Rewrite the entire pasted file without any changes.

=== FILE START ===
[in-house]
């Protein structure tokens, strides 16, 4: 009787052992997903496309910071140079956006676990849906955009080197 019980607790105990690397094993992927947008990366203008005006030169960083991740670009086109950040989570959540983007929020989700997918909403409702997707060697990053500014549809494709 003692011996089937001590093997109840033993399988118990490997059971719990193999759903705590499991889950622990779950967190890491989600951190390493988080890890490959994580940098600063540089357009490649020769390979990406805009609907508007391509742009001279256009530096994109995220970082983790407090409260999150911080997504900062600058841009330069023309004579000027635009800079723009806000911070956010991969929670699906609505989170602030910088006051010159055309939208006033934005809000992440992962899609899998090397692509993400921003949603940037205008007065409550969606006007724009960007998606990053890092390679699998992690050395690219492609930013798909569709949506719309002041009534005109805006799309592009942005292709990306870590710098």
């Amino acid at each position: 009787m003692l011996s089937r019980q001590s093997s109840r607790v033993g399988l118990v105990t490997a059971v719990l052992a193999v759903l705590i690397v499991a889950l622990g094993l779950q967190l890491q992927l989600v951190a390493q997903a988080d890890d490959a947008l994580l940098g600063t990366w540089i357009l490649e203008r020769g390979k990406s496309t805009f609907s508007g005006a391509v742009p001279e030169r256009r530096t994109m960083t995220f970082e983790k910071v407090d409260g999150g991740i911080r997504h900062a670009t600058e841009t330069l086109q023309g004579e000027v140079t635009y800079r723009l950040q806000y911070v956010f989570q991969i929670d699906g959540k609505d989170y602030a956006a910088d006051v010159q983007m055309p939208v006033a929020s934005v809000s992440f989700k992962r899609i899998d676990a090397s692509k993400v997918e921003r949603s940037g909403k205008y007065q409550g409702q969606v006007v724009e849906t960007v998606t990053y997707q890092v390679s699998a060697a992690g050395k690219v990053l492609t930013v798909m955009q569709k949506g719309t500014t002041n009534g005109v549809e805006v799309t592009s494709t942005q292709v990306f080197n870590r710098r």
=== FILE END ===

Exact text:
[in-house]
């Protein structure tokens, strides 16, 4: 009787052992997903496309910071140079956006676990849906955009080197 019980607790105990690397094993992927947008990366203008005006030169960083991740670009086109950040989570959540983007929020989700997918909403409702997707060697990053500014549809494709 003692011996089937001590093997109840033993399988118990490997059971719990193999759903705590499991889950622990779950967190890491989600951190390493988080890890490959994580940098600063540089357009490649020769390979990406805009609907508007391509742009001279256009530096994109995220970082983790407090409260999150911080997504900062600058841009330069023309004579000027635009800079723009806000911070956010991969929670699906609505989170602030910088006051010159055309939208006033934005809000992440992962899609899998090397692509993400921003949603940037205008007065409550969606006007724009960007998606990053890092390679699998992690050395690219492609930013798909569709949506719309002041009534005109805006799309592009942005292709990306870590710098």
């Amino acid at each position: 009787m003692l011996s089937r019980q001590s093997s109840r607790v033993g399988l118990v105990t490997a059971v719990l052992a193999v759903l705590i690397v499991a889950l622990g094993l779950q967190l890491q992927l989600v951190a390493q997903a988080d890890d490959a947008l994580l940098g600063t990366w540089i357009l490649e203008r020769g390979k990406s496309t805009f609907s508007g005006a391509v742009p001279e030169r256009r530096t994109m960083t995220f970082e983790k910071v407090d409260g999150g991740i911080r997504h900062a670009t600058e841009t330069l086109q023309g004579e000027v140079t635009y800079r723009l950040q806000y911070v956010f989570q991969i929670d699906g959540k609505d989170y602030a956006a910088d006051v010159q983007m055309p939208v006033a929020s934005v809000s992440f989700k992962r899609i899998d676990a090397s692509k993400v997918e921003r949603s940037g909403k205008y007065q409550g409702q969606v006007v724009e849906t960007v998606t990053y997707q890092v390679s699998a060697a992690g050395k690219v990053l492609t930013v798909m955009q569709k949506g719309t500014t002041n009534g005109v549809e805006v799309t592009s494709t942005q292709v990306f080197n870590r710098r």